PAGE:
a thousandfold repaid!

O then what raptured greetings
on Canaan’s happy shore;
What knitting severed friendships up,
where partings are no more!
Then eyes with joy shall sparkle,
that brimmed with tears of late;
Orphans no longer fatherless,
nor widows desolate.

Bring near Thy great salvation,
Thou Lamb for sinners slain;
Fill up the roll of Thine elect,
then take Thy power, and reign;
Appear, Desire of nations,
Thine exiles long for home;
Show in the heaven Thy promised sign;
Thou Prince and Saviour, come.

At age 12, Dykes became assistant organ ist at St. John’s Church in Hull, where his grandfather was vicar. He studied at Wakefield and St. Catherine’s Hall in Cambridge, where he was a Dikes Scholar, President of the Cambridge University Musical Society, and earned a BA in Clas sics. In 1848, he became curate at Malton, Yorkshire. For a short time, he was canon of Durham Cathedral, then precentor (1849-1862). In 1862 he became Vi car of St. Oswald’s, Durham. Later, he named a son John St. Oswald Dykes, and one of his tunes St. Oswald.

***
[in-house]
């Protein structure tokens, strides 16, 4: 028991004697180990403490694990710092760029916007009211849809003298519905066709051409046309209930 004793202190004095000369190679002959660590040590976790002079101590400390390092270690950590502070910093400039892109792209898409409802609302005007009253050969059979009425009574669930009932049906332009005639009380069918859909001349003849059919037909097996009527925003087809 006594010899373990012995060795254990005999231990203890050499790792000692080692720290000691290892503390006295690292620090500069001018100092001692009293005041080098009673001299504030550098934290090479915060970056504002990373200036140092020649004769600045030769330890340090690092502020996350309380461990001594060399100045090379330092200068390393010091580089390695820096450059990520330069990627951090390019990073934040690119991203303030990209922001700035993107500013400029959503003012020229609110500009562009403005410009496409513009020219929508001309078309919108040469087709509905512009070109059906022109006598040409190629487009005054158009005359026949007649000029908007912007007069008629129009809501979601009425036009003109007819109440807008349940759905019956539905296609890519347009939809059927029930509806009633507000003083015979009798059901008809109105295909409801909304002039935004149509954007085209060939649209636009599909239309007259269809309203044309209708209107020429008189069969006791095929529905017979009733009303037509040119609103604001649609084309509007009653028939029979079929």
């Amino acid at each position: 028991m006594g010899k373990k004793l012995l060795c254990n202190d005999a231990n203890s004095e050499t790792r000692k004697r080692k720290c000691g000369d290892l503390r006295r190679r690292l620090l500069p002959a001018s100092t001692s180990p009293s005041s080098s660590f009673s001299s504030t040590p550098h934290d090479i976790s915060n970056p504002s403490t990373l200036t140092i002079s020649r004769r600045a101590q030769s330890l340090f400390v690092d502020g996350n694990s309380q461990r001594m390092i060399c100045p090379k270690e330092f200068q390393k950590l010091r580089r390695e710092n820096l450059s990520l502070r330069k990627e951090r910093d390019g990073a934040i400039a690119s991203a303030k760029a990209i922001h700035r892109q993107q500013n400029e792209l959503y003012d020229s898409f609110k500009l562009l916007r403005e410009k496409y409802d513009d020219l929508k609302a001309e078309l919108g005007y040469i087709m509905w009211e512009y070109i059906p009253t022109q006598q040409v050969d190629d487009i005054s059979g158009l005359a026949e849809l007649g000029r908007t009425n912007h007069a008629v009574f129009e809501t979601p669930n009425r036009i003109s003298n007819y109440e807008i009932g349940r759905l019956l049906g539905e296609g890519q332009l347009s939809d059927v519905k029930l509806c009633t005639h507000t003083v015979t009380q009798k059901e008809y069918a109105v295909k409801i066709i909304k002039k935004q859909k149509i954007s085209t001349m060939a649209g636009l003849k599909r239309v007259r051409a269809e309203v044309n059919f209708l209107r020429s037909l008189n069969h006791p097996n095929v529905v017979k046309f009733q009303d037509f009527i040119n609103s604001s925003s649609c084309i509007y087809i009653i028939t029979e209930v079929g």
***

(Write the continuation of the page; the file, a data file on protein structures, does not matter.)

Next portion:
Dykes published sermons and articles on religion, but is best known for composing over 300 hymn tunes. In his music, as in his ecclesiastical work, he was less dogmatic than many of his contemporaries about the theological controversies of the day—he often fulfilled requests for tunes for non-Anglican hymns. In addition to his gift for writing music, he played the or gan, piano, violin, and horn.

Holy, Holy, Holy Lord God Almighty
Early in the morning our song shall rise to Thee;
Holy, Holy, Holy, Merciful and Mighty!
God in Three Persons, Blessed Trinity!